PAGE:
JQ: I think the West coast has a strategic advantage when it comes to Asia-Pacific. We are going to have to build 34,000 new aircraft in the next 20 years and almost half of these aircraft will be in Asia. Having this relationship will be significant.
W: Let’s chat about the recent announcement by the federal government to give $18.6 million to Centennial College for a new aerospace campus at the Downsview Airport in Toronto. How important is this announcement in establishing a future aerospace cluster at the site – and what would that mean for Canadian aerospace as a whole?
JQ: It is excellent news because I think Downsview is a very viable option for our industry. I believe our industry needs Downsview and I think Ontario needs Downsview, and certainly the city of Toronto. I believe we can present Downsview in a way where we can compete with other clusters across the country and develop its own brand.
What concerns me is that we seem to be very slow in making it happen. The federal government has stepped up and the province has done the same from a provincial standpoint, but it is really time for us as an industry to look at Downsview and see the benefits that it can bring to the national approach. We need to figure out what we want to do, how we want to do it and with whom.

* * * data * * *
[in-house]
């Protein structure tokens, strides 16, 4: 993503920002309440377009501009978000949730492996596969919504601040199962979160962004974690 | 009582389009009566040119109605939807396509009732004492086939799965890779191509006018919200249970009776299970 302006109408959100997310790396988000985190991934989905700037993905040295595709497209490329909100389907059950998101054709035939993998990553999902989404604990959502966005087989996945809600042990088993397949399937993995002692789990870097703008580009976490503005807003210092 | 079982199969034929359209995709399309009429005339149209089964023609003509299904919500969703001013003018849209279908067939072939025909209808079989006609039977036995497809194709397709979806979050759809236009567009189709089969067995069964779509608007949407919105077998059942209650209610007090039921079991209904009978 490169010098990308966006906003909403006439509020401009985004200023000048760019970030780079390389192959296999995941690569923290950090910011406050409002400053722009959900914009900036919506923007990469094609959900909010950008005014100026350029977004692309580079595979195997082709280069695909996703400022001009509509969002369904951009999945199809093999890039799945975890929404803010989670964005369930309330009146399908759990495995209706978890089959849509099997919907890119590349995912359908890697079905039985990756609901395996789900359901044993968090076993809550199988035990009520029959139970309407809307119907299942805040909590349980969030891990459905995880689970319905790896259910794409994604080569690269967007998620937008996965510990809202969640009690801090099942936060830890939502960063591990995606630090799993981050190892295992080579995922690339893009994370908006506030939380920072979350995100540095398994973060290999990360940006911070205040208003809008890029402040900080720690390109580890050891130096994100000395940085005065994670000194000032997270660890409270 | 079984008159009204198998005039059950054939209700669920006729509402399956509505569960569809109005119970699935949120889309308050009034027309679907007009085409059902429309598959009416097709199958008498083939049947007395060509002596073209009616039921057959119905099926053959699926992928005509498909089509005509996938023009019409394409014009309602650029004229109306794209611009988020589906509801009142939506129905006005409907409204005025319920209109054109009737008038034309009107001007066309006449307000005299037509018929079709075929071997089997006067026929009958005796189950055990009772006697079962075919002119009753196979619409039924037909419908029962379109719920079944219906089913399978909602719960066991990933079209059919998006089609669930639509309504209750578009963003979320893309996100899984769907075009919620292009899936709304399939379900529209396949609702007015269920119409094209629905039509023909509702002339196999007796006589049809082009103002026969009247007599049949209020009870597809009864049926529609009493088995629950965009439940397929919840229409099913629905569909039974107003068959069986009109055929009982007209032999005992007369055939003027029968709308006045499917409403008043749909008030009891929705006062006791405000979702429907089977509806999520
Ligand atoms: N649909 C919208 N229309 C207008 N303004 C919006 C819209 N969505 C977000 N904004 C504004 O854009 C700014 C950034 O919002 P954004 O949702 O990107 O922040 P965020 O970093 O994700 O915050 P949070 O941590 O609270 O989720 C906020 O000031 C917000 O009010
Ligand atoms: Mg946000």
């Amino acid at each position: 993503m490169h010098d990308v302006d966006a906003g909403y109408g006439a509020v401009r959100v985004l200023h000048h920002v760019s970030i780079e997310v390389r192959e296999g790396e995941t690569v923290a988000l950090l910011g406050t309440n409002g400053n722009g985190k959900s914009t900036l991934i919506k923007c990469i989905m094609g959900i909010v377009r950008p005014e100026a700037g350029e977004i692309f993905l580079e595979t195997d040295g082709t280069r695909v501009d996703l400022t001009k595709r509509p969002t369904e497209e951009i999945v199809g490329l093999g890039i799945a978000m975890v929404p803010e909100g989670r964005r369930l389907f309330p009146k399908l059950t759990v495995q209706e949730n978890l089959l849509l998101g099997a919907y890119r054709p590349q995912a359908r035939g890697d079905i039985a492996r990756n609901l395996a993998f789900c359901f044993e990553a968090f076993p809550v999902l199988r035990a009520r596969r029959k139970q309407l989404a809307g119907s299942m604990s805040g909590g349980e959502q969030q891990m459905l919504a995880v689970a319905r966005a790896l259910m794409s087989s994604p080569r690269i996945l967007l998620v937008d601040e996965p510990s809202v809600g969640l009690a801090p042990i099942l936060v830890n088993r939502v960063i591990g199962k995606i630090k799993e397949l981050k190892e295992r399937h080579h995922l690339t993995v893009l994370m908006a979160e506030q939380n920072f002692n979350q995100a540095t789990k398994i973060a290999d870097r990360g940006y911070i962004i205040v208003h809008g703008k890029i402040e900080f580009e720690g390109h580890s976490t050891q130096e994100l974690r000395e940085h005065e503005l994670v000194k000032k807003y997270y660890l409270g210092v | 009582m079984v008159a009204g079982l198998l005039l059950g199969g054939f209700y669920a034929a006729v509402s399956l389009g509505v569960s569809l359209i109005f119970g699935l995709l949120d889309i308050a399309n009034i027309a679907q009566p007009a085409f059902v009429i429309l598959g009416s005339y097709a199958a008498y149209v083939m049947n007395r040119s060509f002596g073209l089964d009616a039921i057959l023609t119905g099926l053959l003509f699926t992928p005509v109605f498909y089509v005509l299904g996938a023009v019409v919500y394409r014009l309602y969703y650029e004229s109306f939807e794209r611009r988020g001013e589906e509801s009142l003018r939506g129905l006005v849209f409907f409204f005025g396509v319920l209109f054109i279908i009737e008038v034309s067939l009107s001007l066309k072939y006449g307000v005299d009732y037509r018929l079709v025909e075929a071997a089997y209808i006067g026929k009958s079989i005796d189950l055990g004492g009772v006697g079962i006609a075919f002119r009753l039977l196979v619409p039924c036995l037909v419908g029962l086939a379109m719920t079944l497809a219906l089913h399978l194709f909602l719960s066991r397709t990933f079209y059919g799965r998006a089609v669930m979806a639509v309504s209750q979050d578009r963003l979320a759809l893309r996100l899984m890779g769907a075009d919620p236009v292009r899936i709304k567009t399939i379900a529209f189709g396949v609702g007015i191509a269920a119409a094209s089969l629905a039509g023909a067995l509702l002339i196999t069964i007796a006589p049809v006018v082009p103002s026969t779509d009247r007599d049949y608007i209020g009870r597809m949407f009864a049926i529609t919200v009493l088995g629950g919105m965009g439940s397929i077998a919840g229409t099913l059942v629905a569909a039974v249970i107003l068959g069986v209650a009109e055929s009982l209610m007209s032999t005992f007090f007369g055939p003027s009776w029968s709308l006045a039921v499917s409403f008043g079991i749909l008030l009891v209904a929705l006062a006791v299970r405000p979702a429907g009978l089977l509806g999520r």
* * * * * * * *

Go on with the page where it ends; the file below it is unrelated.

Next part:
W: And the challenge as well is getting that message out. This is a story that should engage the mainstream media – and they really haven’t grabbed it. Frankly, this doesn’t make sense to me.
JQ: There needs to be a plan. One of the things we suffer from in this case is we need to engage governments – federal, provincial and municipal – and determine what needs to be done at Downsview. Then there is the industry itself and other related stakeholders. There needs to be a comprehensive strategy as to how we do this and exercise the strategy using all the players we can. We have a role to play but I don’t think we are being maximized in terms of what we can be doing to help.